Celebrity Attorney Stacy Phillips Discusses Hollywood Divorces Where Social Media, Co-Parenting Struggles and Parent Alienation Dominate the News
Social media has taken over our lives. We use social media to share information, stay in contact with our family and friends, look for a job, build a career, re-connect with lost pals, post our location, or live vicariously through the lens of a celebrity’s life on vacation or on the red carpet. In fact, there are many people who became household names, a term we now know as “influencers,” and earn a good living because of social media. An individual who has more than 40,000 followers on platforms such as Instagram and Twitter is defined as a macro-influencer, and that’s where advertisers are turning their attention to lure talent to sell their products or find the next big star. But when famous couples, who built their brand via social media, are going through a divorce, and emotions are at peak levels, all bets are off when social media comes into play. Stacy D. Phillips is a Partner at the law firm Blank Rome. She is also a Certified Family Law Specialist, and author of the book “Divorce: It’s All About Control — How to Win the Emotional, Psychological and Legal Wars.” When it comes to a Hollywood divorce, Stacy has been in the trenches for many of them because her client roster includes Former MLB player Darryl Strawberry, Singer Bobby Brown, TV personality/Chef Dean Sheremet, actress Kelly Rutherford and in 2008, Stacy represented the Conservators regarding Britney Spears’ family law matters.
Ilyssa Panitz: Christina Hall and her ex-Ant Anstead finalized their divorce in June 2021. The couple shares a three-year-old boy named Hudson. Since the couple split, they have been at odds when it comes to Hudson’s care. Back in September, Christina announced she will no longer post pictures of the pre-schooler on her social media handles or film him for her television series. This comes after Ant went to a California court to demand Christina stop at once. My question is, is it common that exes don’t see eye to eye when it comes to uploading images of their kids on their social media sites?
Stacy Phillips: I’ve had many clients who are very successful, famous, or from super-wealthy families who simply refuse to allow their spouse to use photographs of their children online or to be in the media or on reality shows. For most of them, their biggest fears are for safety or kidnapping. So, some are very careful and don’t want that exposure. Other clients merely feel keeping the children out of the public eye is simply the best strategy to help them keep some sense of a normal childhood and some semblance of privacy and anonymity. Either way, this is an agreement that should be reached together. It should be obvious to all parties that a child can’t protect their own privacy, so it’s incumbent on the parents to do that for them.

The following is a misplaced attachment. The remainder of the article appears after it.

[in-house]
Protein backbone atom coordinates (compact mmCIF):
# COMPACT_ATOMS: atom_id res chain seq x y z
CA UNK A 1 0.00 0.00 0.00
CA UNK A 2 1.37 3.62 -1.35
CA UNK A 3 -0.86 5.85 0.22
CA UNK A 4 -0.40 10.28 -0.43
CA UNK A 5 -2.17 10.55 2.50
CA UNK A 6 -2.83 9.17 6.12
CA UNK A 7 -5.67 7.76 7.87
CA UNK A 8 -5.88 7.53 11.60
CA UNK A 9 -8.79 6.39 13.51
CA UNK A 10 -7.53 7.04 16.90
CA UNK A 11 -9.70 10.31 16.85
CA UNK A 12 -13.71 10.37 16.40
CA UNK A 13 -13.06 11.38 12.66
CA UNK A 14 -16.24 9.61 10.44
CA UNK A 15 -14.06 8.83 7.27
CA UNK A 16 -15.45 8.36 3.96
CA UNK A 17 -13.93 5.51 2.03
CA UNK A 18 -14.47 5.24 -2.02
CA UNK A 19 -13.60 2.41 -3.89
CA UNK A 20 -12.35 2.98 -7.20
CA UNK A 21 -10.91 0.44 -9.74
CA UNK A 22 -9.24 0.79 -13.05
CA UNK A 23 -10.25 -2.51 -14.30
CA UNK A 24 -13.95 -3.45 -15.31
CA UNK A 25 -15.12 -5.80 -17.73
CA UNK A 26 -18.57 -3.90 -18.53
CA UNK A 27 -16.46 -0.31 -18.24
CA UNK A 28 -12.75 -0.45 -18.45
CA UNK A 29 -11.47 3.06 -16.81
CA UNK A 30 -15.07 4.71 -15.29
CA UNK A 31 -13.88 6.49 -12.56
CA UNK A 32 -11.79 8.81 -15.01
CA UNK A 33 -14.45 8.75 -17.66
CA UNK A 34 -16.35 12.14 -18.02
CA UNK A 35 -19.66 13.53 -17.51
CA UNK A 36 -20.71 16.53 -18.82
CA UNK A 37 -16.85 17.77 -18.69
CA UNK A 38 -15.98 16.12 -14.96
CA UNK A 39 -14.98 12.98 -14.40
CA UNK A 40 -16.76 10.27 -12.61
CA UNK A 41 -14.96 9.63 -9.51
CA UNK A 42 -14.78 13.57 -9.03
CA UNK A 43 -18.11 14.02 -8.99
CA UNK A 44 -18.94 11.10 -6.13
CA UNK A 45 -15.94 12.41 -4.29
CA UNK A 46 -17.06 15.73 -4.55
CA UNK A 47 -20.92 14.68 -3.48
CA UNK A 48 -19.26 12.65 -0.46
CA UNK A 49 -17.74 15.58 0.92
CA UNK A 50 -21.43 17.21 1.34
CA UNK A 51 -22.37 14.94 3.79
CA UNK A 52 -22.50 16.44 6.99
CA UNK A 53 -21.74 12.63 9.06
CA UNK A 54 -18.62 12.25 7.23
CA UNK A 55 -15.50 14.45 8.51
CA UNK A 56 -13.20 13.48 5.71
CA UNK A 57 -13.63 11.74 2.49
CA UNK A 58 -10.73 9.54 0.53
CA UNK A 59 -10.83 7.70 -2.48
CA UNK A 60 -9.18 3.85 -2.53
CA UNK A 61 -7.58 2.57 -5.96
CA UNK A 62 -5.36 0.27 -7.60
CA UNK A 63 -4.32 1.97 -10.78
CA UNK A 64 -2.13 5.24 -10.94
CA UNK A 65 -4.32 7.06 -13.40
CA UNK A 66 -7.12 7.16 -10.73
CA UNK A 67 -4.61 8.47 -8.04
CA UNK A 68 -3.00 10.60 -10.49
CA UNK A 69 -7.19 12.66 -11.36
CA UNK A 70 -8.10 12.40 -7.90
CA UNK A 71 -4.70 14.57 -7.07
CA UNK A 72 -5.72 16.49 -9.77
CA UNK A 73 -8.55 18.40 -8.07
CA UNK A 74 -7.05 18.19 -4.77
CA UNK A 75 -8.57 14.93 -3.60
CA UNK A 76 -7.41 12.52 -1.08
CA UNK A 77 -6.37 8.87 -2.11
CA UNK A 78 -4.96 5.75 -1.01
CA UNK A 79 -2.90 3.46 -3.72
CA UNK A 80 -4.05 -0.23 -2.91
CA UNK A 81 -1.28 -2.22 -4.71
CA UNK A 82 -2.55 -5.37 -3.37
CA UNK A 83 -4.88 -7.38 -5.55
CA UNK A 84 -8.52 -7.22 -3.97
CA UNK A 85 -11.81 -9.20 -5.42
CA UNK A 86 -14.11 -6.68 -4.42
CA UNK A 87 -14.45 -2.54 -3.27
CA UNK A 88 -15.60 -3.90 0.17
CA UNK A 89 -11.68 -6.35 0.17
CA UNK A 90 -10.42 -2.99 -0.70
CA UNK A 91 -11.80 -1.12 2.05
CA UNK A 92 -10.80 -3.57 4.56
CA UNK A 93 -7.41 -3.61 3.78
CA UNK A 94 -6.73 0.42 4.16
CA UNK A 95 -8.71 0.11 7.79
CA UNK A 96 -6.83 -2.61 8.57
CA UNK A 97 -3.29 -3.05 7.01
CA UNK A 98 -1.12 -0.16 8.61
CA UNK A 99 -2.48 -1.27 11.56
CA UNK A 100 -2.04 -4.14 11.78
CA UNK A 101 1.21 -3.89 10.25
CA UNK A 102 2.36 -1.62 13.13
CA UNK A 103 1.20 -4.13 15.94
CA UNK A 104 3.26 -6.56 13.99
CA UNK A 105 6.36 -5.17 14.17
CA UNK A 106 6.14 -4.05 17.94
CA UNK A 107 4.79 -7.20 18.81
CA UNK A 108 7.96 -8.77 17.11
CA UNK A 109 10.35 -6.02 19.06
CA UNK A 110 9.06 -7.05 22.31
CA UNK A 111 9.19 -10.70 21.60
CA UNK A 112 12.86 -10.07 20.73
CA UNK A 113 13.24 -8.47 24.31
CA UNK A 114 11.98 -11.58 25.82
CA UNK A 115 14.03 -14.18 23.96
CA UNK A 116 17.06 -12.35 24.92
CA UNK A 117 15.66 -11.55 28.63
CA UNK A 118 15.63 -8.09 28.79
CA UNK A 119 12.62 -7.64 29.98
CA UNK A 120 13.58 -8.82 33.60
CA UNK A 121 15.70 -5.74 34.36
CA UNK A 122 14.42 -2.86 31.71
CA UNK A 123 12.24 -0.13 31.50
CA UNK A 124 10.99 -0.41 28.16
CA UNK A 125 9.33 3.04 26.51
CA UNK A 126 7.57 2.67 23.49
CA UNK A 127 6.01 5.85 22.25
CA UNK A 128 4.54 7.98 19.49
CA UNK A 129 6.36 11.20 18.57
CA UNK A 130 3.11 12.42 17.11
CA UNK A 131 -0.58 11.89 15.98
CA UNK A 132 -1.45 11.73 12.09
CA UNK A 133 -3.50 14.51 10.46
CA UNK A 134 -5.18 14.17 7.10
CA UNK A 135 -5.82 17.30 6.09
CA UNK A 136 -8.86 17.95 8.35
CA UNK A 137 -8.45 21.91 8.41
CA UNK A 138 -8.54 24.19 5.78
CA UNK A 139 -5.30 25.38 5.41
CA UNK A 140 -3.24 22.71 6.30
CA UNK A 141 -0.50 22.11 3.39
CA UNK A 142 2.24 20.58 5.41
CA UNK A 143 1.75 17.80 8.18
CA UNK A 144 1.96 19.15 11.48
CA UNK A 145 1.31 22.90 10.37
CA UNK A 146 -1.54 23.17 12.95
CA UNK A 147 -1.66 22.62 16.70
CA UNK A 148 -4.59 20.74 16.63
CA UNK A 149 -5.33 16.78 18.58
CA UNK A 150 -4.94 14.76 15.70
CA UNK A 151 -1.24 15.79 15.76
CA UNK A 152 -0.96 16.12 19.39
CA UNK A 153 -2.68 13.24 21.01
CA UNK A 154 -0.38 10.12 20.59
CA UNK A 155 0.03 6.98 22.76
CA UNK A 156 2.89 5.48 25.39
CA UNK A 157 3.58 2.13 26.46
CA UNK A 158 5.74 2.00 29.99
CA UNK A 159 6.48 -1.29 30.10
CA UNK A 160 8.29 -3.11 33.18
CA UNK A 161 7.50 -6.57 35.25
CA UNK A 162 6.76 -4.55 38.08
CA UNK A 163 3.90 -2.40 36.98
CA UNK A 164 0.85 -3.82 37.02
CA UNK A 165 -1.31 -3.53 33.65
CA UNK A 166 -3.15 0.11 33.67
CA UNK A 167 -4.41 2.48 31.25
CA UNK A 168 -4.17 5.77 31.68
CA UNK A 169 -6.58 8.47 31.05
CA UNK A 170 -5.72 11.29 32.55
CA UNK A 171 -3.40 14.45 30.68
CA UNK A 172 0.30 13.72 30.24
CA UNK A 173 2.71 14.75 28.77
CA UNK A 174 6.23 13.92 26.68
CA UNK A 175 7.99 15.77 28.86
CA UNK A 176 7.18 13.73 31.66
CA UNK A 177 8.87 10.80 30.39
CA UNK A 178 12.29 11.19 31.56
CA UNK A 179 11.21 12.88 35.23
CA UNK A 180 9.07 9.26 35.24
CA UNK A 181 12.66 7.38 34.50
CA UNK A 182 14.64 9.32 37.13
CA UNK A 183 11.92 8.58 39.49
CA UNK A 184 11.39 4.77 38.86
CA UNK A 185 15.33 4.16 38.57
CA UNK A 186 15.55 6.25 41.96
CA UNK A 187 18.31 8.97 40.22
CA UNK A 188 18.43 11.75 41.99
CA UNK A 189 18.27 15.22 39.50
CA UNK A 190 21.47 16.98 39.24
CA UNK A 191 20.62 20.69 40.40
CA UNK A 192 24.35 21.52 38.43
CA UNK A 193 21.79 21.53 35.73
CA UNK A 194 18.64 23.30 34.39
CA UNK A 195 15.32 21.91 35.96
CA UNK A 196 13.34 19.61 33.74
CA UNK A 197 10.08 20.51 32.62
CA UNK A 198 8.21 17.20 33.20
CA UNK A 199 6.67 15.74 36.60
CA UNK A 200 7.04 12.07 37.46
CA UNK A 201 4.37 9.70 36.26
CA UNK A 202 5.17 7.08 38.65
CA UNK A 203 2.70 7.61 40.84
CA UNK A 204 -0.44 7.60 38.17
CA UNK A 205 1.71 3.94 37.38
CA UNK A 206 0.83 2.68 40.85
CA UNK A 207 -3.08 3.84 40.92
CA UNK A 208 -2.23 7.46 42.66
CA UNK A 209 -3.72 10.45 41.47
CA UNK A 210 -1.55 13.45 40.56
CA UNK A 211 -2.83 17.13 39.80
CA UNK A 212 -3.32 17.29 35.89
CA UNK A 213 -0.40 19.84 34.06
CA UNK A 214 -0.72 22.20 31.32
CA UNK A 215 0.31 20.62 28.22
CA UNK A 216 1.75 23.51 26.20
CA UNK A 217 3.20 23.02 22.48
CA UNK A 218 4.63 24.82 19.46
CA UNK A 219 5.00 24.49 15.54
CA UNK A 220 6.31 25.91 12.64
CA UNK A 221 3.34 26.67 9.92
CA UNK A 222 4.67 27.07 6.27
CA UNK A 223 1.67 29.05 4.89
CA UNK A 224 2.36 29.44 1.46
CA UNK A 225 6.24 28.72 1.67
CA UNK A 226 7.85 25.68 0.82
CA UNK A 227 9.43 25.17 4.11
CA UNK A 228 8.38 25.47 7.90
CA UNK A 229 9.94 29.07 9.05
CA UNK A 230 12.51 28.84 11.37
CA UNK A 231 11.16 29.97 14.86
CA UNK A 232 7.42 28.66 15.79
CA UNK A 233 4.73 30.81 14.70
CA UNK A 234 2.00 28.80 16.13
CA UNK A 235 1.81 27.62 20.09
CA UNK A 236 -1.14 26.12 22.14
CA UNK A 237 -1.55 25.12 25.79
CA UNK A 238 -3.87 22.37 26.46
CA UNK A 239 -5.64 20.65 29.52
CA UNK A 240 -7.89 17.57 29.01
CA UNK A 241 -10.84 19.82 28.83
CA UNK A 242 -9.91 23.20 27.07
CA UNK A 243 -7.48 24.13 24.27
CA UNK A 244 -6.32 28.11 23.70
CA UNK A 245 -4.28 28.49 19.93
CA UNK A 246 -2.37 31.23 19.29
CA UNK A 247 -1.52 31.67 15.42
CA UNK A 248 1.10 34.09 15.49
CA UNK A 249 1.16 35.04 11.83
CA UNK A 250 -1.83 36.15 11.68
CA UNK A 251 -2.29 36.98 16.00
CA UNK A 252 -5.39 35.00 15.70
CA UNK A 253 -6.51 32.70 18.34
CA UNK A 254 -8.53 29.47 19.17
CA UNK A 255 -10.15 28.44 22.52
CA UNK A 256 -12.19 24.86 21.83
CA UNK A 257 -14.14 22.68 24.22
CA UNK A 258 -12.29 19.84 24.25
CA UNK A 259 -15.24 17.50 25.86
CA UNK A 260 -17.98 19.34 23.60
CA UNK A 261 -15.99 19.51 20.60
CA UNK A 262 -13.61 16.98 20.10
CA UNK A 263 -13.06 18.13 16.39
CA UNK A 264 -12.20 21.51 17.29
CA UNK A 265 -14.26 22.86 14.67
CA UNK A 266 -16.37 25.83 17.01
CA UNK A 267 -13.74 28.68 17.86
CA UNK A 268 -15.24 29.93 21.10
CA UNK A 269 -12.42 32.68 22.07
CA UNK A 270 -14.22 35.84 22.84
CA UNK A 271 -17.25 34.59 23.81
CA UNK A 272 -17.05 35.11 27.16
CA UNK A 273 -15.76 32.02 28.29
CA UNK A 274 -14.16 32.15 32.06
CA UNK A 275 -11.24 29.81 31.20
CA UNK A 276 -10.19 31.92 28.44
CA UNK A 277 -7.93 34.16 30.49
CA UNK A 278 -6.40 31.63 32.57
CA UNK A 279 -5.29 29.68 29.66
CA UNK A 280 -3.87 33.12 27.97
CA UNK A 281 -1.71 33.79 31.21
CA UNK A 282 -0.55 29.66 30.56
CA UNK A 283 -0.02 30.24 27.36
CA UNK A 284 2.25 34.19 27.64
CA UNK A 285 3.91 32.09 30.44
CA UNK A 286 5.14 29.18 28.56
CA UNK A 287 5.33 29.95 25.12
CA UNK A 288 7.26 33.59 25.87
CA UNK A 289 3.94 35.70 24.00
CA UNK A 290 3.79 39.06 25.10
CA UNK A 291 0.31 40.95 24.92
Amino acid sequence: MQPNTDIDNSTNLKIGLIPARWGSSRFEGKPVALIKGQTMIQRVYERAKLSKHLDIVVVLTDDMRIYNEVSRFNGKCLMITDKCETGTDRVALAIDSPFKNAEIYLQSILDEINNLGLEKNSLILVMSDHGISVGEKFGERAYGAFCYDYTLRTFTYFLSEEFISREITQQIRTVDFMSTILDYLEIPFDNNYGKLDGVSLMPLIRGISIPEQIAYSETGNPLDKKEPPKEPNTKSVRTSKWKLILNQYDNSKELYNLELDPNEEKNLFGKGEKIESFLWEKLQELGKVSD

Ilyssa Panitz: Is there a California law that deals with social media, kids, and divorce?
Stacy Phillips: The court always has jurisdiction to make orders that are in the best interests of the children. However, I do not know any statute saying one can or can’t post pictures on social media.
Ilyssa Panitz: If one side does not want the other to show images of the kids online, does that have to be negotiated and written into a custody agreement?
Stacy Phillips: As a Family Law and Divorce Attorney, I do believe this is an agreement that should be reached together. It should be a joint legal custody decision best decided by the parents and not the court.
To read the full interview, please click here.
“Celebrity Attorney Stacy Phillips Discusses Hollywood Divorces Where Social Media, Co-Parenting Struggles and Parent Alienation Dominate the News,” by Ilyssa Panitz was published in Authority Magazine on November 15, 2022.